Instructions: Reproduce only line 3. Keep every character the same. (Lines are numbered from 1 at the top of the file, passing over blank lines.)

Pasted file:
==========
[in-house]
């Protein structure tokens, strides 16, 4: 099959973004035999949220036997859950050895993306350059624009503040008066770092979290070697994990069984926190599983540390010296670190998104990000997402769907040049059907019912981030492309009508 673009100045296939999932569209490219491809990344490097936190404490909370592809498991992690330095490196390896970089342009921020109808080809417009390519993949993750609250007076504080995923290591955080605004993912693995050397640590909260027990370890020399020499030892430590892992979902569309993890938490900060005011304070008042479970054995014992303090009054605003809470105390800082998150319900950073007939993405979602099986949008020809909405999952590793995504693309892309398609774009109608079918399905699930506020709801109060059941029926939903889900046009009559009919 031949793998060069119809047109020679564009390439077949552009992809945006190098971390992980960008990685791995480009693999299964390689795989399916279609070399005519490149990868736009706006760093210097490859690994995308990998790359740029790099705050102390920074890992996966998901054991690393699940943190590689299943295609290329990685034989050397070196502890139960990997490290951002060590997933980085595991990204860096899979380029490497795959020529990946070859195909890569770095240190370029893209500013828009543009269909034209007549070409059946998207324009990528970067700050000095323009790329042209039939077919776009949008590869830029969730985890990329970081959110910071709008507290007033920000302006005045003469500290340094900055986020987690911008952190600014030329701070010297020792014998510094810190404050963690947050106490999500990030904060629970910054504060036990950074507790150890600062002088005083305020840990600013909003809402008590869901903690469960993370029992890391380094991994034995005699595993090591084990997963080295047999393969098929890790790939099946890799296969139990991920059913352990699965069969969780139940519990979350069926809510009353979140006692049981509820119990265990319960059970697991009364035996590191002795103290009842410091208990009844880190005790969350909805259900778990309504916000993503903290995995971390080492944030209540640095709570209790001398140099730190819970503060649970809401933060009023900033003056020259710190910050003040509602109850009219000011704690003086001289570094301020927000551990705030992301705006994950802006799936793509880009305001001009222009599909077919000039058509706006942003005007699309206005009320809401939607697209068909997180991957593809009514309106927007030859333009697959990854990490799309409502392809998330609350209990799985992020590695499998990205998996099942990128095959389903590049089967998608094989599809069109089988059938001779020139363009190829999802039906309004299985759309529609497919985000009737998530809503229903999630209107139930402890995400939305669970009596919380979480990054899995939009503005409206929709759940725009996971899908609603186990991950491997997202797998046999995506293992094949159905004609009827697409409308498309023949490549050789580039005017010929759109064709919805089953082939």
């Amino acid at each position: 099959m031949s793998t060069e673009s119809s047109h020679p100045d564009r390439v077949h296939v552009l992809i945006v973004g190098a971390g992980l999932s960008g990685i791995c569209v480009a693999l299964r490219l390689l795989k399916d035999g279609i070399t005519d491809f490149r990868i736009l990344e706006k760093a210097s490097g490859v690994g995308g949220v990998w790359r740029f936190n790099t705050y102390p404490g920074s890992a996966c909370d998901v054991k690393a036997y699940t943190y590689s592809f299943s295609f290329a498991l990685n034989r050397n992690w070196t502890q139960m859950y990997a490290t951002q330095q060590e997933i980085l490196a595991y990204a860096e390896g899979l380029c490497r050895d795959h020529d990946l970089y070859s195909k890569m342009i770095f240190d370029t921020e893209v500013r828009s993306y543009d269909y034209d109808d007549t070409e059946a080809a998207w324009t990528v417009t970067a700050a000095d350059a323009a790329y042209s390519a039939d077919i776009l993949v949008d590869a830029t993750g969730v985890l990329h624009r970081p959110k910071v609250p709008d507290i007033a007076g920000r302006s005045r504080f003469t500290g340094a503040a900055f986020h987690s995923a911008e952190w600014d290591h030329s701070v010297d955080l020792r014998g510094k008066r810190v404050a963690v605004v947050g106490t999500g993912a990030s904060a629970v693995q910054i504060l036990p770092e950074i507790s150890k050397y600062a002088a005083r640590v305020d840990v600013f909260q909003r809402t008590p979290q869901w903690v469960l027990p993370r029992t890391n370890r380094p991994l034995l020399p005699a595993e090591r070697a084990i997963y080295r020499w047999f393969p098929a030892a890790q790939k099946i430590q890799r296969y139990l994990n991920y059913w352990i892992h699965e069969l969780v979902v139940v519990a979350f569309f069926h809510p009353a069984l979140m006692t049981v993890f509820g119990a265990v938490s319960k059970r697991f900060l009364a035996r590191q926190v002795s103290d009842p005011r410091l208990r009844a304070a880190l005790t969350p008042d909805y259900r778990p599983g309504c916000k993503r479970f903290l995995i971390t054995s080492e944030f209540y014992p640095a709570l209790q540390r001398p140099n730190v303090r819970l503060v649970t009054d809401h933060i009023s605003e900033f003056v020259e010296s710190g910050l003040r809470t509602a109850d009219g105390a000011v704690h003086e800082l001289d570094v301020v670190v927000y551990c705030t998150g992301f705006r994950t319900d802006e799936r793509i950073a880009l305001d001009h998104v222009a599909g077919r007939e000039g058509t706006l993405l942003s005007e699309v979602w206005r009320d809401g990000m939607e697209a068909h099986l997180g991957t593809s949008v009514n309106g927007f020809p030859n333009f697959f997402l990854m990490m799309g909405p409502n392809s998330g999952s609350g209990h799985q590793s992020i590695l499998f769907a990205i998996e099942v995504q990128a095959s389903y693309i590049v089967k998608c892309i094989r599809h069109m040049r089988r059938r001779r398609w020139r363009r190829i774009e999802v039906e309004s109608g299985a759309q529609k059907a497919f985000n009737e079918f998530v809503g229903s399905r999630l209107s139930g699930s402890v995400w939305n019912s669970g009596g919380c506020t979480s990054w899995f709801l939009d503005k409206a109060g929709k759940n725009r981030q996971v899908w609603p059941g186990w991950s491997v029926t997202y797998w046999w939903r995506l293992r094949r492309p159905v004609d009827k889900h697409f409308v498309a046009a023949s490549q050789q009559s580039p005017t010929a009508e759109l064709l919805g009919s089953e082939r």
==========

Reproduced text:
């Amino acid at each position: 099959m031949s793998t060069e673009s119809s047109h020679p100045d564009r390439v077949h296939v552009l992809i945006v973004g190098a971390g992980l999932s960008g990685i791995c569209v480009a693999l299964r490219l390689l795989k399916d035999g279609i070399t005519d491809f490149r990868i736009l990344e706006k760093a210097s490097g490859v690994g995308g949220v990998w790359r740029f936190n790099t705050y102390p404490g920074s890992a996966c909370d998901v054991k690393a036997y699940t943190y590689s592809f299943s295609f290329a498991l990685n034989r050397n992690w070196t502890q139960m859950y990997a490290t951002q330095q060590e997933i980085l490196a595991y990204a860096e390896g899979l380029c490497r050895d795959h020529d990946l970089y070859s195909k890569m342009i770095f240190d370029t921020e893209v500013r828009s993306y543009d269909y034209d109808d007549t070409e059946a080809a998207w324009t990528v417009t970067a700050a000095d350059a323009a790329y042209s390519a039939d077919i776009l993949v949008d590869a830029t993750g969730v985890l990329h624009r970081p959110k910071v609250p709008d507290i007033a007076g920000r302006s005045r504080f003469t500290g340094a503040a900055f986020h987690s995923a911008e952190w600014d290591h030329s701070v010297d955080l020792r014998g510094k008066r810190v404050a963690v605004v947050g106490t999500g993912a990030s904060a629970v693995q910054i504060l036990p770092e950074i507790s150890k050397y600062a002088a005083r640590v305020d840990v600013f909260q909003r809402t008590p979290q869901w903690v469960l027990p993370r029992t890391n370890r380094p991994l034995l020399p005699a595993e090591r070697a084990i997963y080295r020499w047999f393969p098929a030892a890790q790939k099946i430590q890799r296969y139990l994990n991920y059913w352990i892992h699965e069969l969780v979902v139940v519990a979350f569309f069926h809510p009353a069984l979140m006692t049981v993890f509820g119990a265990v938490s319960k059970r697991f900060l009364a035996r590191q926190v002795s103290d009842p005011r410091l208990r009844a304070a880190l005790t969350p008042d909805y259900r778990p599983g309504c916000k993503r479970f903290l995995i971390t054995s080492e944030f209540y014992p640095a709570l209790q540390r001398p140099n730190v303090r819970l503060v649970t009054d809401h933060i009023s605003e900033f003056v020259e010296s710190g910050l003040r809470t509602a109850d009219g105390a000011v704690h003086e800082l001289d570094v301020v670190v927000y551990c705030t998150g992301f705006r994950t319900d802006e799936r793509i950073a880009l305001d001009h998104v222009a599909g077919r007939e000039g058509t706006l993405l942003s005007e699309v979602w206005r009320d809401g990000m939607e697209a068909h099986l997180g991957t593809s949008v009514n309106g927007f020809p030859n333009f697959f997402l990854m990490m799309g909405p409502n392809s998330g999952s609350g209990h799985q590793s992020i590695l499998f769907a990205i998996e099942v995504q990128a095959s389903y693309i590049v089967k998608c892309i094989r599809h069109m040049r089988r059938r001779r398609w020139r363009r190829i774009e999802v039906e309004s109608g299985a759309q529609k059907a497919f985000n009737e079918f998530v809503g229903s399905r999630l209107s139930g699930s402890v995400w939305n019912s669970g009596g919380c506020t979480s990054w899995f709801l939009d503005k409206a109060g929709k759940n725009r981030q996971v899908w609603p059941g186990w991950s491997v029926t997202y797998w046999w939903r995506l293992r094949r492309p159905v004609d009827k889900h697409f409308v498309a046009a023949s490549q050789q009559s580039p005017t010929a009508e759109l064709l919805g009919s089953e082939r």